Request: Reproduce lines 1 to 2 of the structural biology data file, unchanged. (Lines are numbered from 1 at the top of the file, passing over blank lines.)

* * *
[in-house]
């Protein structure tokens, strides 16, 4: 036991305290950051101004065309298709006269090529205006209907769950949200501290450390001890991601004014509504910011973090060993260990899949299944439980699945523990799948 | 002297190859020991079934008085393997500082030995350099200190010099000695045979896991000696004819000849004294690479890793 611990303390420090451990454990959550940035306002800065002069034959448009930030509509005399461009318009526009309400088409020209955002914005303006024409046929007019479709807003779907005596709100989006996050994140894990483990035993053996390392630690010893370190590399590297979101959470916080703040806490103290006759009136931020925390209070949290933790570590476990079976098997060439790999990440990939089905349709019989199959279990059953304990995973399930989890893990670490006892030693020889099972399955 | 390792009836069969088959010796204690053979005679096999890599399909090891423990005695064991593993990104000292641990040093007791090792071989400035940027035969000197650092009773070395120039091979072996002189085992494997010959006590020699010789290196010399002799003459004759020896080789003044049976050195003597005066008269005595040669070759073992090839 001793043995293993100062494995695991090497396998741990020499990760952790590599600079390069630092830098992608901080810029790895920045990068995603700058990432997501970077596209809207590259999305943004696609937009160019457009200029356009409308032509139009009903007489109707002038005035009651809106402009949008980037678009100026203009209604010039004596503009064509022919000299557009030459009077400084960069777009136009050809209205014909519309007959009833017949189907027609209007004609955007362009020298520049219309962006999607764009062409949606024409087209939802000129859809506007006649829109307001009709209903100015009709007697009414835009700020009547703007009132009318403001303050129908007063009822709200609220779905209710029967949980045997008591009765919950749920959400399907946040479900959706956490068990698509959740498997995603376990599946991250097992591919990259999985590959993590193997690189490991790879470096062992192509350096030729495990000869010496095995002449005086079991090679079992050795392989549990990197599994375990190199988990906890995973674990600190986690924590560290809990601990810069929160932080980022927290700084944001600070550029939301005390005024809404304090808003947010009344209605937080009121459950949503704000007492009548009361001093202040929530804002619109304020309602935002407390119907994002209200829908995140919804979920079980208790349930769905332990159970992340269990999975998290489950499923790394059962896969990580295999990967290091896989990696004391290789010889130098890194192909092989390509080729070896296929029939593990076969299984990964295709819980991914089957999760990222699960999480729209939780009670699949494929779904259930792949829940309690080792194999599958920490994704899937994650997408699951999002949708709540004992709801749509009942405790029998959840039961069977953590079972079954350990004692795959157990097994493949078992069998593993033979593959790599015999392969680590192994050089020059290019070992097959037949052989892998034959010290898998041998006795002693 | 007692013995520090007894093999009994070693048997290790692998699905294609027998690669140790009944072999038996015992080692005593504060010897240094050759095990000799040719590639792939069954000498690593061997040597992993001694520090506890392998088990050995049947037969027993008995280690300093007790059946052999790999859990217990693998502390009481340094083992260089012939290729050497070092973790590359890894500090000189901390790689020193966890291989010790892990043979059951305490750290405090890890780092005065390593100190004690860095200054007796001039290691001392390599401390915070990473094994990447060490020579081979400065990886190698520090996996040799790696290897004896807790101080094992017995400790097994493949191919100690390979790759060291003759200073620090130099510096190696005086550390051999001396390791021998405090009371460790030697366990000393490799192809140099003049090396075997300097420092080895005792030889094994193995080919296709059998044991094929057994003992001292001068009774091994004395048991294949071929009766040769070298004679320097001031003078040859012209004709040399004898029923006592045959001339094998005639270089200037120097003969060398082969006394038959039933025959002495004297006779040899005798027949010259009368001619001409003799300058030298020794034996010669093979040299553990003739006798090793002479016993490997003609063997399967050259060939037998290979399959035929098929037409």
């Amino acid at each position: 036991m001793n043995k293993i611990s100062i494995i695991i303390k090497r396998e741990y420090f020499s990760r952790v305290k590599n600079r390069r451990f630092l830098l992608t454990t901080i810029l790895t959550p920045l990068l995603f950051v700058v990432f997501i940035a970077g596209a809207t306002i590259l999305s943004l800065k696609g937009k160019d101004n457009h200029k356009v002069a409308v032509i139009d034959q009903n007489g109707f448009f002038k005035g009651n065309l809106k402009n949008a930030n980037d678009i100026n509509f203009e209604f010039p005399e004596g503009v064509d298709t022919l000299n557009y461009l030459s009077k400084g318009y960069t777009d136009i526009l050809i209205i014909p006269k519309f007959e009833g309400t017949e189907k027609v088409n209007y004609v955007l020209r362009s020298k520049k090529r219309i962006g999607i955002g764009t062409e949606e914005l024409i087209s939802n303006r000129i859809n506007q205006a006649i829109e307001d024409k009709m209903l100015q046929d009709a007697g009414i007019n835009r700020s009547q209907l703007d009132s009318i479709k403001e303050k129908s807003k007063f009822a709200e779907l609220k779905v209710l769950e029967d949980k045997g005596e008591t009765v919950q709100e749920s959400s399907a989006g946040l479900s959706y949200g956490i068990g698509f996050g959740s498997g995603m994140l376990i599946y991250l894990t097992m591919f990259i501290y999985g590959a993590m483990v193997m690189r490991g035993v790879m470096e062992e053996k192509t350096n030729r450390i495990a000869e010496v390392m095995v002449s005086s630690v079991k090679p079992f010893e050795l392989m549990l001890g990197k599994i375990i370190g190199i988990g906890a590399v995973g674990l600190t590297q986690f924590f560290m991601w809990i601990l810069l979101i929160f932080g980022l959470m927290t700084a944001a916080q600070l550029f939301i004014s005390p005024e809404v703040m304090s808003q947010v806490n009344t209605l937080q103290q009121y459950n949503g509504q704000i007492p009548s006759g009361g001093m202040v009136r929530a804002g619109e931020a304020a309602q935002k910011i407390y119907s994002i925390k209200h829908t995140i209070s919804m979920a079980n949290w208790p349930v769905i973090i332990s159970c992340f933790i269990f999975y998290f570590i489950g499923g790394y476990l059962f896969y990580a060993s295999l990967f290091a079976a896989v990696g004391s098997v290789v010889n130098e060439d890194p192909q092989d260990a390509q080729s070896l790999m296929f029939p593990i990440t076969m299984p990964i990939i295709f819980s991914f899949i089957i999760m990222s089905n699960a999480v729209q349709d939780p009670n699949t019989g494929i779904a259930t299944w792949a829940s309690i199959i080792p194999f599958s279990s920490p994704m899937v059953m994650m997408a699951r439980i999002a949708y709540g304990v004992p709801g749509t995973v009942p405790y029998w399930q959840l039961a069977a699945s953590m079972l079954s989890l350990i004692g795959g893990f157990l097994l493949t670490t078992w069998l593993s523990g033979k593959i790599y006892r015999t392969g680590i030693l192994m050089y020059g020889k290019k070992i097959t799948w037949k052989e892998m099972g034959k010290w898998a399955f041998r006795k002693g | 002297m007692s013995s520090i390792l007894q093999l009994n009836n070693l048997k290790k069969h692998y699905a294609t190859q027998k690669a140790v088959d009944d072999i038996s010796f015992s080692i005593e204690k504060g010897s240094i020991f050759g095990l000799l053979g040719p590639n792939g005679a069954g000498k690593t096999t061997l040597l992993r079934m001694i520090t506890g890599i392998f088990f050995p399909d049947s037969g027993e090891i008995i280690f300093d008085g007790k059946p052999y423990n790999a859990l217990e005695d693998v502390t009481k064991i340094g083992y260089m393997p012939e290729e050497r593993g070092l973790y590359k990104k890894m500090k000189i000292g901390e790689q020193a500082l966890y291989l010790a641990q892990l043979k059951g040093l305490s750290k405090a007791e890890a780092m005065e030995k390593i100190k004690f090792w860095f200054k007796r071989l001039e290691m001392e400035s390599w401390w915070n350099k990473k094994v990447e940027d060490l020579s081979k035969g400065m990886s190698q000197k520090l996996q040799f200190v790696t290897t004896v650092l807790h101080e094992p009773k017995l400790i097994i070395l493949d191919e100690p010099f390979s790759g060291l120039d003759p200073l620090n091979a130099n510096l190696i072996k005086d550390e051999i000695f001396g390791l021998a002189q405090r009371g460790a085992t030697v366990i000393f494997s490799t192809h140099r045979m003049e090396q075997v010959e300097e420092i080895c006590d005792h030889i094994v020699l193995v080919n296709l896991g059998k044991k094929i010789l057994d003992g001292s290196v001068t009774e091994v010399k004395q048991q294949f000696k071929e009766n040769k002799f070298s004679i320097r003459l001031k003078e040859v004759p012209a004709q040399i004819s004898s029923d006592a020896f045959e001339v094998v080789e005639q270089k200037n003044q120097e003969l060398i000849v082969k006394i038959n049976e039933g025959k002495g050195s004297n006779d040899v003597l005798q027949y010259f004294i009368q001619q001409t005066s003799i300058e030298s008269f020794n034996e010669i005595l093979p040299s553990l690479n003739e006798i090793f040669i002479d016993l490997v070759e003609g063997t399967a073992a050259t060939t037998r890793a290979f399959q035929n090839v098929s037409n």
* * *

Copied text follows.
[in-house]
């Protein structure tokens, strides 16, 4: 036991305290950051101004065309298709006269090529205006209907769950949200501290450390001890991601004014509504910011973090060993260990899949299944439980699945523990799948 | 002297190859020991079934008085393997500082030995350099200190010099000695045979896991000696004819000849004294690479890793 611990303390420090451990454990959550940035306002800065002069034959448009930030509509005399461009318009526009309400088409020209955002914005303006024409046929007019479709807003779907005596709100989006996050994140894990483990035993053996390392630690010893370190590399590297979101959470916080703040806490103290006759009136931020925390209070949290933790570590476990079976098997060439790999990440990939089905349709019989199959279990059953304990995973399930989890893990670490006892030693020889099972399955 | 390792009836069969088959010796204690053979005679096999890599399909090891423990005695064991593993990104000292641990040093007791090792071989400035940027035969000197650092009773070395120039091979072996002189085992494997010959006590020699010789290196010399002799003459004759020896080789003044049976050195003597005066008269005595040669070759073992090839 001793043995293993100062494995695991090497396998741990020499990760952790590599600079390069630092830098992608901080810029790895920045990068995603700058990432997501970077596209809207590259999305943004696609937009160019457009200029356009409308032509139009009903007489109707002038005035009651809106402009949008980037678009100026203009209604010039004596503009064509022919000299557009030459009077400084960069777009136009050809209205014909519309007959009833017949189907027609209007004609955007362009020298520049219309962006999607764009062409949606024409087209939802000129859809506007006649829109307001009709209903100015009709007697009414835009700020009547703007009132009318403001303050129908007063009822709200609220779905209710029967949980045997008591009765919950749920959400399907946040479900959706956490068990698509959740498997995603376990599946991250097992591919990259999985590959993590193997690189490991790879470096062992192509350096030729495990000869010496095995002449005086079991090679079992050795392989549990990197599994375990190199988990906890995973674990600190986690924590560290809990601990810069929160932080980022927290700084944001600070550029939301005390005024809404304090808003947010009344209605937080009121459950949503704000007492009548009361001093202040929530804002619109304020309602935002407390119907994002209200829908995140919804979920079980208790349930769905332990159970992340269990999975998290489950499923790394059962896969990580295999990967290091896989990696004391290789010889130098890194192909092989390509080729070896296929029939593990076969299984990964295709819980991914089957999760990222699960999480729209939780009670699949494929779904259930792949829940309690080792194999599958920490994704899937994650997408699951999002949708709540004992709801749509009942405790029998959840039961069977953590079972079954350990004692795959157990097994493949078992069998593993033979593959790599015999392969680590192994050089020059290019070992097959037949052989892998034959010290898998041998006795002693 | 007692013995520090007894093999009994070693048997290790692998699905294609027998690669140790009944072999038996015992080692005593504060010897240094050759095990000799040719590639792939069954000498690593061997040597992993001694520090506890392998088990050995049947037969027993008995280690300093007790059946052999790999859990217990693998502390009481340094083992260089012939290729050497070092973790590359890894500090000189901390790689020193966890291989010790892990043979059951305490750290405090890890780092005065390593100190004690860095200054007796001039290691001392390599401390915070990473094994990447060490020579081979400065990886190698520090996996040799790696290897004896807790101080094992017995400790097994493949191919100690390979790759060291003759200073620090130099510096190696005086550390051999001396390791021998405090009371460790030697366990000393490799192809140099003049090396075997300097420092080895005792030889094994193995080919296709059998044991094929057994003992001292001068009774091994004395048991294949071929009766040769070298004679320097001031003078040859012209004709040399004898029923006592045959001339094998005639270089200037120097003969060398082969006394038959039933025959002495004297006779040899005798027949010259009368001619001409003799300058030298020794034996010669093979040299553990003739006798090793002479016993490997003609063997399967050259060939037998290979399959035929098929037409």